We at the Forum are delighted to draw your attention to the magazine Jacobin, which has just published an interview with Prof. James Mark about the new book 1989: A Global History of Eastern Europe, co-authored with Exeter colleagues Bogdan Iacob, Tobias Rupprecht, and Ljubica Spaskovska. Here is the introduction:
On the thirtieth anniversary of the fall of the Berlin Wall, commemorations of the “end of communism” proved rather muted. The Washington Post lamented the dismantling of the democratic institutions so hard-won in 1989, accusing Hungary’s far-right premier Viktor Orbán of antics that would make his communist predecessors “blush.” Writing in the Guardian, liberal historian Timothy Garton-Ash also felt that the “dictators [are] coming back,” but insisted the “spirit of 1989” could resist the spread of so-called “illiberal democracy.”
Both readings conform to a commonplace understanding of what happened in central-eastern Europe after 1989 — a wave of democratic mobilization, cruelly beaten down by new Moscow-aligned autocrats who do not want to embrace “Western values.” This perception has been fueled by the public declarations of many leaders in the “Visegrád” countries (Poland, Hungary, Czech Republic, Slovakia) who have insisted on the preservation of their Christian and national culture as against “globalism” and multiculturalism.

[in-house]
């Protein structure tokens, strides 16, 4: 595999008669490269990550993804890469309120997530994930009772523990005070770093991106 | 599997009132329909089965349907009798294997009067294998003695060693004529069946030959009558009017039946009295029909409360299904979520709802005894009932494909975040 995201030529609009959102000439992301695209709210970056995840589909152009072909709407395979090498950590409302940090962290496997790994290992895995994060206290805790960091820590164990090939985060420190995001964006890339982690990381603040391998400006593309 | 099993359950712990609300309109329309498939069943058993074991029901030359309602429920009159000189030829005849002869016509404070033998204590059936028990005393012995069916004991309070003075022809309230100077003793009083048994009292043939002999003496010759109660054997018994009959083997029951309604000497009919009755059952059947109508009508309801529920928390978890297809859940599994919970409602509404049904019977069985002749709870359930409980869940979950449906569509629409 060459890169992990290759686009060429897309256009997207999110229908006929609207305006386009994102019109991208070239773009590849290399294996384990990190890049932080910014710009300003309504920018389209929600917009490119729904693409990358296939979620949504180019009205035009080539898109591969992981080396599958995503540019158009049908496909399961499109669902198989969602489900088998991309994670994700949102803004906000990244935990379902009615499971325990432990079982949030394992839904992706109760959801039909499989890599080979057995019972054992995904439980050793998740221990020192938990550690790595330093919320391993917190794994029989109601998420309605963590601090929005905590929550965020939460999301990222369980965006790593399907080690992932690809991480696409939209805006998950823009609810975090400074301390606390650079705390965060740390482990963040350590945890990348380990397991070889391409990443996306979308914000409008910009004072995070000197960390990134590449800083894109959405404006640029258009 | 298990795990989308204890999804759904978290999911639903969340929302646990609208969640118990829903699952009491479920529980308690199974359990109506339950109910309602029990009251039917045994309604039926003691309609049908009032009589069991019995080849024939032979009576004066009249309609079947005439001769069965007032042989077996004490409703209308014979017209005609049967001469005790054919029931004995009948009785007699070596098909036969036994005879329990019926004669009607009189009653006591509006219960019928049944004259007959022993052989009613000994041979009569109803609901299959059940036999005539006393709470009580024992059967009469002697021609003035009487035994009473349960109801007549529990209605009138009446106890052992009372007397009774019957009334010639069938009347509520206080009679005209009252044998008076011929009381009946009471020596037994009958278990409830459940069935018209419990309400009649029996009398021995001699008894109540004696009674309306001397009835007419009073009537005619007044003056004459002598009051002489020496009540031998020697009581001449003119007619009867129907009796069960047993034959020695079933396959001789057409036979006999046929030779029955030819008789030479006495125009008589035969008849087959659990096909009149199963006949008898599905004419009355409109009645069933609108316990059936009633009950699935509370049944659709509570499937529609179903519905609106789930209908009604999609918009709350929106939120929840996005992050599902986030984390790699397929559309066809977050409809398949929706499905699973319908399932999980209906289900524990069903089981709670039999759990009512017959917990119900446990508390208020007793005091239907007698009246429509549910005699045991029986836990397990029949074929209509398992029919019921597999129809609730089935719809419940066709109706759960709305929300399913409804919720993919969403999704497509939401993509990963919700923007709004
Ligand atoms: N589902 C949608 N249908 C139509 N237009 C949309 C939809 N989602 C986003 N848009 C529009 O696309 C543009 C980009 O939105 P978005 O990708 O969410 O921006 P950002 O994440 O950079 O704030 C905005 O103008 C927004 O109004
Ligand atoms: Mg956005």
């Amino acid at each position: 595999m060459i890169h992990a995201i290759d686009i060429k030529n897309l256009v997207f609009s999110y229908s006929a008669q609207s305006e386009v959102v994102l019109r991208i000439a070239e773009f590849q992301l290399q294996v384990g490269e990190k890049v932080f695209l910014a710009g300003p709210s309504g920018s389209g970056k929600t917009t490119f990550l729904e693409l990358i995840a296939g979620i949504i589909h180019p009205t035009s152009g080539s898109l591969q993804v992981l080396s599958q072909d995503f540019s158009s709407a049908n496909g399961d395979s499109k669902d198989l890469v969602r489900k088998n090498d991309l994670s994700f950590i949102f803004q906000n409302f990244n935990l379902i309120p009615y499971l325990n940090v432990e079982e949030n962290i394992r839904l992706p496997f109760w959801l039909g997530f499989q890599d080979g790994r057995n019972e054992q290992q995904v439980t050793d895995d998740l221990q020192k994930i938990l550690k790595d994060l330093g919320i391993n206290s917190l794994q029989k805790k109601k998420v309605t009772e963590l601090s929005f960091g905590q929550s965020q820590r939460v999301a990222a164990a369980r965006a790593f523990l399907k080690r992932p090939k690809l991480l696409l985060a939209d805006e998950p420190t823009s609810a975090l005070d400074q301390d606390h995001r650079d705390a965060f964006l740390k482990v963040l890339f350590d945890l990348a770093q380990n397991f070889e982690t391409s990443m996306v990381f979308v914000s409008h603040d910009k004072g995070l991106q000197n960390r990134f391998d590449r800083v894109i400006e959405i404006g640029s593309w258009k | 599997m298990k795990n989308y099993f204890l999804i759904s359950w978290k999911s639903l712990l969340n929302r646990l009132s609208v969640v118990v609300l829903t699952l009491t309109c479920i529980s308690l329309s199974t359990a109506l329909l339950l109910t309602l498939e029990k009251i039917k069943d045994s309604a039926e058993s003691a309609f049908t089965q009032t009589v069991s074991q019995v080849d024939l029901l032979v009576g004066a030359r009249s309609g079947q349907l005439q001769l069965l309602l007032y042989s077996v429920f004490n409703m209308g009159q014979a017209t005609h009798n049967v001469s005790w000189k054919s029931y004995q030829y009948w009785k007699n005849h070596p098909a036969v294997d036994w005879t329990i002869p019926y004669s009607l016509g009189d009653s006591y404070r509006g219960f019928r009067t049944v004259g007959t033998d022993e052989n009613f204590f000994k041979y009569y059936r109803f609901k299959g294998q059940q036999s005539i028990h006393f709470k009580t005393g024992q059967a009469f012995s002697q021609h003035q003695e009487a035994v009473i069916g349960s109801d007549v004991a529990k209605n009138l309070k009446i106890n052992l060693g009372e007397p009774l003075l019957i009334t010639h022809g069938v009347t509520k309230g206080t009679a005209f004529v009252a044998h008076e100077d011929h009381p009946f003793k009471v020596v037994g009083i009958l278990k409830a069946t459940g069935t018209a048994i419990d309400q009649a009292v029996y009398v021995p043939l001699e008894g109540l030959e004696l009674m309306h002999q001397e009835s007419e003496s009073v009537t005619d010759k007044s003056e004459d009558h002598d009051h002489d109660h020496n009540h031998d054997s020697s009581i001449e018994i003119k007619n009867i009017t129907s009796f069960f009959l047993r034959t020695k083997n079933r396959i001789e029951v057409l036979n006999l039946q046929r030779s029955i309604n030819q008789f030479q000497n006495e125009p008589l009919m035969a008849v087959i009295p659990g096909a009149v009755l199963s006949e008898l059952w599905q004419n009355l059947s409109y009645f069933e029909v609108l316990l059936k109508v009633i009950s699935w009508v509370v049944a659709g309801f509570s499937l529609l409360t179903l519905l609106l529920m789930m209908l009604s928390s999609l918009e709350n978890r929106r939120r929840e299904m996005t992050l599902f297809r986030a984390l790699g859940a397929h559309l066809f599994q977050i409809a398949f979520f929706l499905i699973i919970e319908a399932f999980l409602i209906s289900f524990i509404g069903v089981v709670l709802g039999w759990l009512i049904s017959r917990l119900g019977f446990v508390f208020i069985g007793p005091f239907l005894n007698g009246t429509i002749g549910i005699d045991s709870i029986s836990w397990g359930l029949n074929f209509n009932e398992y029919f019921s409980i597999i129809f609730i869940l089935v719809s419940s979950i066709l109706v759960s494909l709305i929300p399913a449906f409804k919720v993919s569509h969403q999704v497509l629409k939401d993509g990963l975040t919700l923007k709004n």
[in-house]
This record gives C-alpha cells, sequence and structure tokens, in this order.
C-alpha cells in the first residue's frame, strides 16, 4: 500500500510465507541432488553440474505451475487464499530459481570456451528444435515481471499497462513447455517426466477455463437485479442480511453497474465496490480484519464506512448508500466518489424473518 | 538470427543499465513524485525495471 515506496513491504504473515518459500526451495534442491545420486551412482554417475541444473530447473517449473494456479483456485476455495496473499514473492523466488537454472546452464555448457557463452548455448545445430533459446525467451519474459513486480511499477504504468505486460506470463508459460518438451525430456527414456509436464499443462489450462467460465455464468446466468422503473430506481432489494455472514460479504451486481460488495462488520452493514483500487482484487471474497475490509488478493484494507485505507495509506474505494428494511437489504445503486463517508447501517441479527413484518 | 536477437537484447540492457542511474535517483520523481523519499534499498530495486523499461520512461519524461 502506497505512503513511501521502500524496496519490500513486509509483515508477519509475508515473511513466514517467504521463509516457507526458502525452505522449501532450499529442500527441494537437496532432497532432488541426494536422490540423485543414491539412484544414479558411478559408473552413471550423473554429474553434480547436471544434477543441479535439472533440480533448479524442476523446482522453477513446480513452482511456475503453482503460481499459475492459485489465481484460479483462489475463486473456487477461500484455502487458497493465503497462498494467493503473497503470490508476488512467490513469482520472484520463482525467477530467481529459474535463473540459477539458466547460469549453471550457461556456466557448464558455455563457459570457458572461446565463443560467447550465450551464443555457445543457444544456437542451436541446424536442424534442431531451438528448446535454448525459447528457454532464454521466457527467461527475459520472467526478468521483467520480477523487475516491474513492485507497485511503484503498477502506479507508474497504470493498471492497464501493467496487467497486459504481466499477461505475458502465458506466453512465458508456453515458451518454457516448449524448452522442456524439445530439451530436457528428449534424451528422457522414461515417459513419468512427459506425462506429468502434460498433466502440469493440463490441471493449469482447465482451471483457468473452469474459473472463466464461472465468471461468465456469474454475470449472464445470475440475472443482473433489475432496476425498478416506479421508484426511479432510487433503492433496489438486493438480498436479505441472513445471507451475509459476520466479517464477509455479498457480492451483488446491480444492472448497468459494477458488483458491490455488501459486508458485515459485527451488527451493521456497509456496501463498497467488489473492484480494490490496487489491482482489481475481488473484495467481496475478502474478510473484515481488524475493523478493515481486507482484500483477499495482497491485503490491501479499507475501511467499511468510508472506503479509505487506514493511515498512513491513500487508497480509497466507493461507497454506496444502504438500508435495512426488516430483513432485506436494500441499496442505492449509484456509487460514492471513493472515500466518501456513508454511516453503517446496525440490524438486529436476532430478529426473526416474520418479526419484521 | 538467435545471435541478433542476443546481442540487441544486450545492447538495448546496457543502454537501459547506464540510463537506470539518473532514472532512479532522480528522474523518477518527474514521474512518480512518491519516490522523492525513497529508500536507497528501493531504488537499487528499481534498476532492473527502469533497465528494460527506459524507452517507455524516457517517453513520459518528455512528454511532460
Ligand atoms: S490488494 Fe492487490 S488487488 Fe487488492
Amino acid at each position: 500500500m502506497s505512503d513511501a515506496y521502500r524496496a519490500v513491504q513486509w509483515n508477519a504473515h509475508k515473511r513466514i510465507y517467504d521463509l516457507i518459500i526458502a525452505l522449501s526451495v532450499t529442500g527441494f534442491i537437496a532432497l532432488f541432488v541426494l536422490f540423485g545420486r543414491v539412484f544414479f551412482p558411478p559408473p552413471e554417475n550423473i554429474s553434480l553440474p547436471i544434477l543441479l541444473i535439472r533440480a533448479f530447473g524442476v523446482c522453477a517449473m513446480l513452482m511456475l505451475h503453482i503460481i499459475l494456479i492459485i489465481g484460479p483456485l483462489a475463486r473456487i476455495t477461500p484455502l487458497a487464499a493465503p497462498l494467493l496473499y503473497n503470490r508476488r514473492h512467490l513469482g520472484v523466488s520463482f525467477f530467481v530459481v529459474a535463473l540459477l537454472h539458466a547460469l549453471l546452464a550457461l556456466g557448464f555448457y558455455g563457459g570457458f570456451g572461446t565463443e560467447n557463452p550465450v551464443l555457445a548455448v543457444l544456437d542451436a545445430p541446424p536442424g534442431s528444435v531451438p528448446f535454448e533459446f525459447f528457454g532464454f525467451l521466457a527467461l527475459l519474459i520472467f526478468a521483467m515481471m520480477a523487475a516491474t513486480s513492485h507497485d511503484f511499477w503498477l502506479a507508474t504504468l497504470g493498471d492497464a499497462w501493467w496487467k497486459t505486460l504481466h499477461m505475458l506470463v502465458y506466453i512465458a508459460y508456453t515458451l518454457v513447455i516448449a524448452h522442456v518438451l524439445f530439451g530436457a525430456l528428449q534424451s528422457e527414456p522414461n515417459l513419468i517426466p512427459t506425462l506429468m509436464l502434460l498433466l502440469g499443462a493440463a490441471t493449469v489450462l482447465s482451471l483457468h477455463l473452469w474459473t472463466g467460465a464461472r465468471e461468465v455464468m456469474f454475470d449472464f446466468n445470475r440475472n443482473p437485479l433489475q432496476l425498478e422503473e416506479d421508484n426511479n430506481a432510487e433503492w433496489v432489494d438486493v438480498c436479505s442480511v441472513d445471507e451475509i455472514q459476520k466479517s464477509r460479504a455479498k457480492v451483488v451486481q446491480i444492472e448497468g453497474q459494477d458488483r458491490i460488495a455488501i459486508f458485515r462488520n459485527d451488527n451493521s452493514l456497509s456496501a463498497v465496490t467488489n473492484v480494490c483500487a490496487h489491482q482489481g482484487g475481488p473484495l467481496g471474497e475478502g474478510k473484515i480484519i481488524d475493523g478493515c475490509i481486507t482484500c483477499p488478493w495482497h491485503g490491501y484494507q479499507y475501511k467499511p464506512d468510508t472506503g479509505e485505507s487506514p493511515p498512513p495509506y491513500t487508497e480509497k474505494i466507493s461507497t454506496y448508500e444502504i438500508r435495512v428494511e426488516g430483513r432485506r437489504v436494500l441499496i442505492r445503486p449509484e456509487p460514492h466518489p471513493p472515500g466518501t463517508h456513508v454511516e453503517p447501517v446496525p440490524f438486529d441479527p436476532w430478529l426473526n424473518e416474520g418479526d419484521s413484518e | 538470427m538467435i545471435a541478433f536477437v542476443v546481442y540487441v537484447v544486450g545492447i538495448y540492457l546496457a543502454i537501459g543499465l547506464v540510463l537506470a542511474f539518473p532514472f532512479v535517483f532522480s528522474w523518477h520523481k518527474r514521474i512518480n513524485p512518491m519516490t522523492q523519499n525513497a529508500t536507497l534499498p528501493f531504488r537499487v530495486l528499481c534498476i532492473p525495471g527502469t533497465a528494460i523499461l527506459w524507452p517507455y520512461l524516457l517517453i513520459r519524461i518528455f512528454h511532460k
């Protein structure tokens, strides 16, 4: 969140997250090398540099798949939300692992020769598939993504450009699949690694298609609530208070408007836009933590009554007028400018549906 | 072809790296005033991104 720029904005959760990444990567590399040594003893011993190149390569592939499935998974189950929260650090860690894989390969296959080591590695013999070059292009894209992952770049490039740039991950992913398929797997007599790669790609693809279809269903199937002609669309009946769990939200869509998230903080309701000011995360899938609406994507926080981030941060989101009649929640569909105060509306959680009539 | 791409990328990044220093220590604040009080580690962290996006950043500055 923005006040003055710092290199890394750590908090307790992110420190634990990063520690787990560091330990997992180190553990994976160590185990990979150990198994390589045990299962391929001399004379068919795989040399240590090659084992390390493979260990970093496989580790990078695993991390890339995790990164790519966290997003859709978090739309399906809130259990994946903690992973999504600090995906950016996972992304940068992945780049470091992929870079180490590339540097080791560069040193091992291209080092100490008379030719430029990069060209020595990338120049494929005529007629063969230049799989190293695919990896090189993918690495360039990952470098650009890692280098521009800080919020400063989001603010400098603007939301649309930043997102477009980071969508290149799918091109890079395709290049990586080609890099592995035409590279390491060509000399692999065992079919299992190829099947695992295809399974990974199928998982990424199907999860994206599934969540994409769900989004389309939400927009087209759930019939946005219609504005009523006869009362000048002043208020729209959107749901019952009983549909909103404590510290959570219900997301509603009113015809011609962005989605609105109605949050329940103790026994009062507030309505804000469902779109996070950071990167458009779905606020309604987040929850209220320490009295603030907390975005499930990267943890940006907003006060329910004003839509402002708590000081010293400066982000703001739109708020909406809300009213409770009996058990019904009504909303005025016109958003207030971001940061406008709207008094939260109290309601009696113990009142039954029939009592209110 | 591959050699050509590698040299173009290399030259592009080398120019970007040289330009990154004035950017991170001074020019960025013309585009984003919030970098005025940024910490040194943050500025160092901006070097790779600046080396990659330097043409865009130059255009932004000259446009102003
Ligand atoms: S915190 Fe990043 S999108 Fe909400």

Yet as historian James Mark argues, it would be mistaken to understand these processes only in terms of their relation to the West — or as a purely post-1989 development. When we take a wider view of globalization, looking beyond European shores, we can see that even in the years up to 1989 Eastern Bloc countries were in full retreat from the kinds of internationalism to which they had long laid claim. In this logic, the current nationalist turn in countries like Poland and Hungary is less a break with the logic of 1989, than a way of entrenching it.
Co-author of the recent book 1989: A Global History of Eastern Europe, the historian spoke with Ondřej Bělíček, an editor of the Czech online daily A2larm.cz, about the “long transition” from the late socialist period to neoliberalism in Eastern Europe, the disintegration of solidarity with the Third World in the 1970s and 1980s, and the new racist and nationalist offensive continuing into the present. [read the full interview at Jacobin]